Vet. Res. 38 (2007) 181–209 181c© INRA, EDP Sciences, 2007DOI: 10.1051/vetres:2006059

Review article

Bovine herpesvirus 1 infection and infectious bovinerhinotracheitis

Benoît Ma, Julien Ta, Philippe Ka,Frédéric Sb, Etienne Ta*

a Virology, Department of Infectious and Parasitic Diseases, Faculty of Veterinary Medicine, Universityof Liège, Boulevard de Colonster 20, B43b, 4000 Liège, Belgium

b Department of Animal Virology, CER group, rue du Carmel, 1, 6900 Marloie, Belgium

(Received 4 September 2006; accepted 15 November 2006)

Abstract – Bovine herpesvirus 1 (BoHV-1), classified as an alphaherpesvirus, is a major pathogenof cattle. Primary infection is accompanied by various clinical manifestations such as infec-tious bovine rhinotracheitis, abortion, infectious pustular vulvovaginitis, and systemic infectionin neonates. When animals survive, a life-long latent infection is established in nervous sensoryganglia. Several reactivation stimuli can lead to viral re-excretion, which is responsible for themaintenance of BoHV-1 within a cattle herd. This paper focuses on an updated pathogenesis basedon a molecular characterization of BoHV-1 and the description of the virus cycle. Special emphasisis accorded to the impact of the latency and reactivation cycle on the epidemiology and the controlof BoHV-1. Several European countries have initiated BoHV-1 eradication schemes because of thesignificant losses incurred by disease and trading restrictions. The vaccines used against BoHV-1are described in this context where the differentiation of infected from vaccinated animals is ofcritical importance to achieve BoHV-1 eradication.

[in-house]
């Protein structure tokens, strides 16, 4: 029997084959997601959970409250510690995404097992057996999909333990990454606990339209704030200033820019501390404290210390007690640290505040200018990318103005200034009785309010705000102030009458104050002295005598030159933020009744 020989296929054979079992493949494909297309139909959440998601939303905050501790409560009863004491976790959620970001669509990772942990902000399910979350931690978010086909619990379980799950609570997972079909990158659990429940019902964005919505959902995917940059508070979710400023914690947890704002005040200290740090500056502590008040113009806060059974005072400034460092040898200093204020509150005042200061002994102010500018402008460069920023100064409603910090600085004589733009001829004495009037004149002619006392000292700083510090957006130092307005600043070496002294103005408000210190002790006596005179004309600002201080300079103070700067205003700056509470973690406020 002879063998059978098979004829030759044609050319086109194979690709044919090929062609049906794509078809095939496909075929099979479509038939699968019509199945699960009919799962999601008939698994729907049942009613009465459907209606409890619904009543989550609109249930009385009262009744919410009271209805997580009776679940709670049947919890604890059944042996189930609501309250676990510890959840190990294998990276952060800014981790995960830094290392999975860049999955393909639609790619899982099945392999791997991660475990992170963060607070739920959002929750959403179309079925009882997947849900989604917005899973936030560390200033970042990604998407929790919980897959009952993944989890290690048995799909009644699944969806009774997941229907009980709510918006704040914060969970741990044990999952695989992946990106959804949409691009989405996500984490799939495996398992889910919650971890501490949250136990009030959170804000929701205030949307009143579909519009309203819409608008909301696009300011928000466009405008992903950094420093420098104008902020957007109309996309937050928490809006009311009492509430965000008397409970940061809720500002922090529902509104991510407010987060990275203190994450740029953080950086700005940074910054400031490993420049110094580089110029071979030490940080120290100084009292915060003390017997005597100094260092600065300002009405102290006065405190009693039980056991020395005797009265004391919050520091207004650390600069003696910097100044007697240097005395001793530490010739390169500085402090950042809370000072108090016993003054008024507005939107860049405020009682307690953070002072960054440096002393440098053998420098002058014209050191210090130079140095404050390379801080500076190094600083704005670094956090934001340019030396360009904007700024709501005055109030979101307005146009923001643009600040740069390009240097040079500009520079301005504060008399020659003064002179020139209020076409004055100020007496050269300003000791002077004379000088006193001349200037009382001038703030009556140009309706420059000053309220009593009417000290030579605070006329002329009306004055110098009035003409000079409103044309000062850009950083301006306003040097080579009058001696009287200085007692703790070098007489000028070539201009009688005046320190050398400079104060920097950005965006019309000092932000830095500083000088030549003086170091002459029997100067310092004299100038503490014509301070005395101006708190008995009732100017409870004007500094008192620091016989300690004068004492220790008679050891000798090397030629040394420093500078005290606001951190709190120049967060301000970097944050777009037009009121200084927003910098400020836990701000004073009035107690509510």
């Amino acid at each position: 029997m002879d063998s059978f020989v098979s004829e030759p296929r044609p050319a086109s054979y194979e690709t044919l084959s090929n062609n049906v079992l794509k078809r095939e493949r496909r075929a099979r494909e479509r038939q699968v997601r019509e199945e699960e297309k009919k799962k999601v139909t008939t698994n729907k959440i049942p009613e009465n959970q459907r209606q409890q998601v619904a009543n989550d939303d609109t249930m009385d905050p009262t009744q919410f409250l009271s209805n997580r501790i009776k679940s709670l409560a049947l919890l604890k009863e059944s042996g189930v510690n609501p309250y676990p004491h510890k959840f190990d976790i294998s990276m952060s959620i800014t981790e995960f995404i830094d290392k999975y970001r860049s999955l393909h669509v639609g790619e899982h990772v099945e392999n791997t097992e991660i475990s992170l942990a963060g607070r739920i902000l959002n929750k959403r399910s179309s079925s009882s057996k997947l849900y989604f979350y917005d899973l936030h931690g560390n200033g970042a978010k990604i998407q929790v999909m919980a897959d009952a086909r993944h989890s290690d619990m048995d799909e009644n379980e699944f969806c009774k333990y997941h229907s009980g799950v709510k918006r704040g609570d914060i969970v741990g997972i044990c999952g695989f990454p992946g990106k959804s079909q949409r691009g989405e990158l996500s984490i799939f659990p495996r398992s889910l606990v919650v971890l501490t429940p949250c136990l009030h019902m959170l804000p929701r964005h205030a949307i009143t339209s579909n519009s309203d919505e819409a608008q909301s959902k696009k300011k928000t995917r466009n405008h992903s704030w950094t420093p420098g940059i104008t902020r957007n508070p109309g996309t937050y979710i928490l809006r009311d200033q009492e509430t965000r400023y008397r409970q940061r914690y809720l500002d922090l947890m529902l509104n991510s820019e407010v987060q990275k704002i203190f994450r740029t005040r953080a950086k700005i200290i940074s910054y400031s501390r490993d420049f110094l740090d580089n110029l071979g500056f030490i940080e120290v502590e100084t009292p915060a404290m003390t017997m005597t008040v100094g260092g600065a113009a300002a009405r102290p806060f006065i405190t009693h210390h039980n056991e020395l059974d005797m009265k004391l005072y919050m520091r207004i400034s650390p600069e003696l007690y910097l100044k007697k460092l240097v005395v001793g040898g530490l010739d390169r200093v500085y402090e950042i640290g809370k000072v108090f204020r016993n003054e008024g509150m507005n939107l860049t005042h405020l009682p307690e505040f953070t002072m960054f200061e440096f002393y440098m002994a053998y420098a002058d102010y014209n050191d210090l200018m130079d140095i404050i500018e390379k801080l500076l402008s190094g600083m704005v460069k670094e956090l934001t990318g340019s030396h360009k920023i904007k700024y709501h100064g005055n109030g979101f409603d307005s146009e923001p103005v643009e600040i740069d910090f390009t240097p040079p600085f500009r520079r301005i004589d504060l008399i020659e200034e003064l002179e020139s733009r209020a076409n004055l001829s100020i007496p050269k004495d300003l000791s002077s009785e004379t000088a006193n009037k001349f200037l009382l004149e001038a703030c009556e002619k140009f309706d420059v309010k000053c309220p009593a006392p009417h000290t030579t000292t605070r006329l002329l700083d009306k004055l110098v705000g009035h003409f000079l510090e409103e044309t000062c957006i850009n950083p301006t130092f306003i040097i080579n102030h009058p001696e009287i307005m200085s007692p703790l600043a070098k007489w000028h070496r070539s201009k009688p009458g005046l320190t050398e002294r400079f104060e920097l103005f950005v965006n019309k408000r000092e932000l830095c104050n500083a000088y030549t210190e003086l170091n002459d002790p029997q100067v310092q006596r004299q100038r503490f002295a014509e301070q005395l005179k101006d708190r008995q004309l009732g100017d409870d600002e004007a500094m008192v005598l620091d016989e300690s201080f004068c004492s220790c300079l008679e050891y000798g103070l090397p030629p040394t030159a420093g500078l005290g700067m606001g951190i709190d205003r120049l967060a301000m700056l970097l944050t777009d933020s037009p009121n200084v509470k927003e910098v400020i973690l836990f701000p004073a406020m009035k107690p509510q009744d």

alphaherpesvirus / bovine / infectious bovine rhinotracheitis / latency /marker vaccine

Table of contents

1. Introduction ...................................................................................................... 1822. Description of the causative agent of IBR ................................................................ 1823. BoHV-1 replication in the cell ............................................................................... 1854. BoHV-1 pathogenesis . ......................................................................................... 187

4.1. Entry and tropism ....................................................................................... 1874.2. Replication at the mucosal portal of entry......................................................... 1874.3. Dissemination and spread ............................................................................ 188

4.3.1. Local dissemination ......................................................................... 1884.3.2. Systemic spread by viremia ................................................................ 1884.3.3. Neuroinvasion ................................................................................. 189